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Geoff Daily

App-Rising.com covers the development and adoption of broadband applications, the deployment of and need for broadband networks, and the demands placed on policy to adapt to the revolutionary opportunities made possible by the Internet.

App-Rising.com is written by Geoff Daily, a DC-based technology journalist, broadband activist, marketing consultant, and Internet entrepreneur.

App-Rising.com is supported in part by AT&T;, however all views and opinions expressed herein are solely my own.

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August 25, 2008 8:16 AM

Michael Curri Defends Benefits of Broadband to Businesses

I'm excited to today introduce a new feature to App-Rising.com: our first guest column.

The central goal of this site is to engage thought leaders in a robust discussion about the potential and ramifications of the broadband revolution. To that end I could not be more excited about posting the first entry from the leading expert in what broadband can mean for local economic development and App-Rising.com's first guest columnist Michael Curri.

You should remember him from a VidChat we did on how broadband drives economic development, which you can watch here. Michael runs Strategic Networks Group, a consultancy with offices in North America and Europe that helps communities, network operators, and businesses around the world track, quantify, and encourage broadband's positive impact on local economies.

In his first column, Michael responds passionately to a May 23 Economist article entitled "The broadband myth."


A colleague of mine during lunch recently shared with me an article from the Economist "The broadband myth" May 23, 2008. Having read the article, I have two sets of comments:

1) The authors are correct that there is a lack of data on broadband. The current measures used for OECD rankings are limited to what national statistical agencies are collecting. From this, one of the data sets that is readily available is on the number of broadband subscribers per 100 population - this is an indicator, however the evaluation community would call this an "activity-based measure". This data does not tell you how broadband is being used, nor does it quantify its value to the end user. This has been an ongoing issue ever since people have tried to measure broadband - at SNG we have addressed this. Our tools and methodologies capture how broadband is being used and quantify its value in terms of new revenues, cost savings, new jobs, etc.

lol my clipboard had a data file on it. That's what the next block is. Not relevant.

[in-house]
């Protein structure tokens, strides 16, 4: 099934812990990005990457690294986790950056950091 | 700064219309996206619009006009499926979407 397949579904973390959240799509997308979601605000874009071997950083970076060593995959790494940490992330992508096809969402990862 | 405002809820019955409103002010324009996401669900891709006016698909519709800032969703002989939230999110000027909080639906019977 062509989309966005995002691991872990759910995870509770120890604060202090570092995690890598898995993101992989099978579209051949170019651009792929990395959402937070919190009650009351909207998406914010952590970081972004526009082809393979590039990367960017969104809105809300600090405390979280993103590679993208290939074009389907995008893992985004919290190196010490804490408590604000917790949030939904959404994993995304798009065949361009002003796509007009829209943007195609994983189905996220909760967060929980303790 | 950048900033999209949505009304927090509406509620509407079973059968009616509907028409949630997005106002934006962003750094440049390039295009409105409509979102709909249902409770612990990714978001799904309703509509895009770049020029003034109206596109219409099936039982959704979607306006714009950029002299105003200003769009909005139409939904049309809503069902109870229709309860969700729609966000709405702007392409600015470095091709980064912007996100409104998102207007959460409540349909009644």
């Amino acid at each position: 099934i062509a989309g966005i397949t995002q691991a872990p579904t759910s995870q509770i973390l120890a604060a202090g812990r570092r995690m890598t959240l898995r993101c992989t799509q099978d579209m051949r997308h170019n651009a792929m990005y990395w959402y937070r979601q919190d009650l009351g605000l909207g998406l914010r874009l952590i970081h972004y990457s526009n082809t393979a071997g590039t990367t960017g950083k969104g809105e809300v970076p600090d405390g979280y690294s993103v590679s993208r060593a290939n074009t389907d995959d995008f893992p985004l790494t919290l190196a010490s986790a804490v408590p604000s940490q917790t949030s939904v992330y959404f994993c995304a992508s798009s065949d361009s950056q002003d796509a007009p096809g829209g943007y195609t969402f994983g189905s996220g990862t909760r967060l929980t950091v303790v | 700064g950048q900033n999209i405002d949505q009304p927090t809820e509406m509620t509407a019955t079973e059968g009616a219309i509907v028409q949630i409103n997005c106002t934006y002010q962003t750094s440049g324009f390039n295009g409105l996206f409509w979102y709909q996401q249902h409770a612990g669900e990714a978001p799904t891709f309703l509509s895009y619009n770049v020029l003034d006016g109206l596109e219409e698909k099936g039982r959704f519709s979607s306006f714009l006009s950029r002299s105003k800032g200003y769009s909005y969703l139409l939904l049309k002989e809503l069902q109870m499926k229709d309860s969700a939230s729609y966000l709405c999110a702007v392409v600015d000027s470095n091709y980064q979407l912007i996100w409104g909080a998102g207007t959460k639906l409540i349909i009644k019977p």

2) To say that "there simply is not good data that broadband matters" or that "there is little evidence to support the notion that faster is inherently better" are comments that you saw five years ago, I would not have expected to see them now. Personally I find it irresponsible to suggest that "there is time for the slowpokes to catch up". The dynamics of technology diffusion are much more compressed today than in the 1900s for electrification and, furthermore, over the last decade the Internet has become a standard business tool globally. You would think that something published in the Economist would have been more thoroughly researched. Having conducted two extensive literature reviews in the last three years on this topic, there is a growing evidence base that suggests the contrary of what the authors have claimed. Communities and regions that lead in broadband have something to show for it. In SNG's research since 2003, we have found significant increases in local economic activity attributable to broadband. In fact, the increase in local GDP is more than ten-fold the value of the investments in broadband infrastructure.